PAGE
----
I do fear of going to sleep and never wake up and Nightmare on Elm Street definitely seeps into that fear very much. And the idea of someone who can go into people’s dreams, murder them but also know who you are exactly, your interests, your fears, your secrets. He knows everything and can exploit it. The original film simply is still effective, it blurs the lines between reality and dream and I don’t think a film matched that until Oculus. Nancy Thompson I find to be an effective hero in the film. I mean, I love Freddy Krueger as my favorite villain but people often forget, the film is Nancy’s story. She develops into the very hero by the end of it once she now becomes aware of how the whole dream thing works.

    Given Johnny Depp turned out to be very abusive, the bed scene is incredibly satisfying nowadays but it’s a very impressive effect. This whole film is a story and technical marvel. How everything was done still impresses me given this was done for one million dollars. And you know, there was a deleted scene where when Nancy’s mother explains about what happened to Freddy, she revealed Nancy had a sibling and got 86’d by Freddy when he was alive.

    Oh and fun fact, John Saxon was also in Black Christmas so dude was in two classic Horror movies. And I know the idea was to make Freddy a child molester but the topic was taboo at the time due to real life cases so it turned to only implied in the final result. But I do know there was a different origin for the guy on a book being published roughly around the same time as the third film. Concerning the ending, what’s impressive is that save for the last few minutes, she technically beat Freddy through words. She verbally defeated him without relying on like a last minute stabbing or something. Although I know Bob Shaye and Wes Craven butted heads over the ending since Shaye wanted sequel bait of sorts but Craven didn’t want it so they filmed a few different endings until they settled on the one see in the final result of the film.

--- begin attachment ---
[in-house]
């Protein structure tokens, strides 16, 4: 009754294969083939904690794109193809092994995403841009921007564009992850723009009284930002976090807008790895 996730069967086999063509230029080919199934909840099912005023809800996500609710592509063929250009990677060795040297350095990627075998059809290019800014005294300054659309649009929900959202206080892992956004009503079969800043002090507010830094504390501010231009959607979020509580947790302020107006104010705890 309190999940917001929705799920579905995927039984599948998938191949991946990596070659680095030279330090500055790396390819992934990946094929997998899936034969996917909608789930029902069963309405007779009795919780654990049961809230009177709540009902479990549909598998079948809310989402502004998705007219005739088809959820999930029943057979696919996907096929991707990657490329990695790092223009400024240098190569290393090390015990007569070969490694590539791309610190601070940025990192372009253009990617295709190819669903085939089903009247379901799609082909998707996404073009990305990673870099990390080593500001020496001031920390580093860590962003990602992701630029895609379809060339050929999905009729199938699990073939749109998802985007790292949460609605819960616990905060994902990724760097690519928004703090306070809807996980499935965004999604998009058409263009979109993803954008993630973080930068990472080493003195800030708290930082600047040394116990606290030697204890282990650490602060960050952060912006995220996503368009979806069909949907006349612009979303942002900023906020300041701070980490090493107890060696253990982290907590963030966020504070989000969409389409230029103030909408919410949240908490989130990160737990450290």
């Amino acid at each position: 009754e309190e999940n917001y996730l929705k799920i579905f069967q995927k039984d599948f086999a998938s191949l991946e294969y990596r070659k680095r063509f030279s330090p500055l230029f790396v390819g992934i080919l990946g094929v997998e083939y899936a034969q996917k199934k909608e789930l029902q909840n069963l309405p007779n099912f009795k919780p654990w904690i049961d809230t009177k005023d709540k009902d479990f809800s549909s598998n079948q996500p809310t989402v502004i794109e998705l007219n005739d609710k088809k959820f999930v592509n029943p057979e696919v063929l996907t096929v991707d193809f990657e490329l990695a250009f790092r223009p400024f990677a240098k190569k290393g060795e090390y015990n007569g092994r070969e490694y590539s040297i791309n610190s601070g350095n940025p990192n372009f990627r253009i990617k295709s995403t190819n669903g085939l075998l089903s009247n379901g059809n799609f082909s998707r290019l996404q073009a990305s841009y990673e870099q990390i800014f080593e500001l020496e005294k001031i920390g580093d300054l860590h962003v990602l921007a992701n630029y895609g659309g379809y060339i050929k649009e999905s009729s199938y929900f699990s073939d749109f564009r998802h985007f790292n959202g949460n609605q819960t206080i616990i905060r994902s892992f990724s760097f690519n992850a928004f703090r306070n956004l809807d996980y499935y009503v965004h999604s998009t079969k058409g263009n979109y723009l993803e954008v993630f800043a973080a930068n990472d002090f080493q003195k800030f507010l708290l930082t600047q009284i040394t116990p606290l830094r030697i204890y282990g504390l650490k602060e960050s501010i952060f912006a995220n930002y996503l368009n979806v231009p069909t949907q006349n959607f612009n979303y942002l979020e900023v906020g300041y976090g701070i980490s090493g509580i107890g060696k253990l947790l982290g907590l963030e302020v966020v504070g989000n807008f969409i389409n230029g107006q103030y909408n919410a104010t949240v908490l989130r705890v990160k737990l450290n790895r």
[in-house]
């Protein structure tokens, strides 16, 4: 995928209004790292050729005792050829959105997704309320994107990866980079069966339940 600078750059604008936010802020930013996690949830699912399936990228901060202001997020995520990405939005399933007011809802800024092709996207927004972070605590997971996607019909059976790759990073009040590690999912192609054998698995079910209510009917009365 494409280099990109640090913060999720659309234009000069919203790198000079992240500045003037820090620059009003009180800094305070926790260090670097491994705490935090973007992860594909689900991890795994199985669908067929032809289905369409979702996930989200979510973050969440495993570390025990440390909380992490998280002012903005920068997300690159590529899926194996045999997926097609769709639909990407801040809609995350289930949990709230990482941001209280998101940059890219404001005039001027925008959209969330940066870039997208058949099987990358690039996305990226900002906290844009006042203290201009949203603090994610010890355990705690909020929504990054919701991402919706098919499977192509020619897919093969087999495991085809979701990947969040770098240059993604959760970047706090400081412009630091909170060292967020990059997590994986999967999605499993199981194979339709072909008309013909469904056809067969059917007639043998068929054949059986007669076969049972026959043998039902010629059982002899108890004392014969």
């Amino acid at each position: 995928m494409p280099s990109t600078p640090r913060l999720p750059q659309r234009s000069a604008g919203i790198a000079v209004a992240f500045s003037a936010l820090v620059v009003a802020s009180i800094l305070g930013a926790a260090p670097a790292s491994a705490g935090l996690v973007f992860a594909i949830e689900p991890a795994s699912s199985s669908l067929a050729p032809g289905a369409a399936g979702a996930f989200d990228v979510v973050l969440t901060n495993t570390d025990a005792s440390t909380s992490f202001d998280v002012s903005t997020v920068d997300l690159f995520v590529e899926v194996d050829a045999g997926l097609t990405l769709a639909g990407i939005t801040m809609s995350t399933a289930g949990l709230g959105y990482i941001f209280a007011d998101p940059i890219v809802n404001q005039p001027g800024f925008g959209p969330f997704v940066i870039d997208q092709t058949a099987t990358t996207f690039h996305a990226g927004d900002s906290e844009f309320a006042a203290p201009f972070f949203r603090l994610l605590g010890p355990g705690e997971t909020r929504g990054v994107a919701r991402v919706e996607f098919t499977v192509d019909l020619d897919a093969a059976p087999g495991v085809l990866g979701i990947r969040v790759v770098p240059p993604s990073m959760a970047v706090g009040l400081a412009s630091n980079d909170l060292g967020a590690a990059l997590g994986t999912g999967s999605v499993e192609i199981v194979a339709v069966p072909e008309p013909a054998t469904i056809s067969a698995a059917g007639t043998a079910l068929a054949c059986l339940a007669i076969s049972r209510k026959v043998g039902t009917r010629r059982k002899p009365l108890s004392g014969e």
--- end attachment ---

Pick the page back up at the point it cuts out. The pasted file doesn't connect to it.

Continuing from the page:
In any case, I am looking forward to the rest of this podcast! ^_^

  12. Really excited about this series!

    Lizzie talked about getting into these movies after originally being terrified of them. I think there’s a sort of Stockholm effect that kicks in with horror movies for some people. I had the same experience with Scream! Went to see that with my dad when I was twelve, and I was so completely blindsided and disturbed by the first scene that I had to walk out. Ended up seeing the last hour of Jerry Maguire with my mom. After that Scream became this monolith and finally I worked up the nerve to see it all the way through (on video), and then couldn’t stop talking about it for weeks.

    I’d never really noticed until you guys mentioned that Wes Craven used the same surprise tactics with Nightmare that he did with Scream. I was totally convinced Drew Barrymore would be the star, and was completely caught off guard when the killer is revealed for the first time. Really shows the crucial role marketing can play in horror.

    Regarding the similarities to IT, on a thematic level they practically seem like the same story. Both Freddie and IT live off children’s (teens’) fears and are destroyed by their faith, illustrating how fear and faith are intertwined.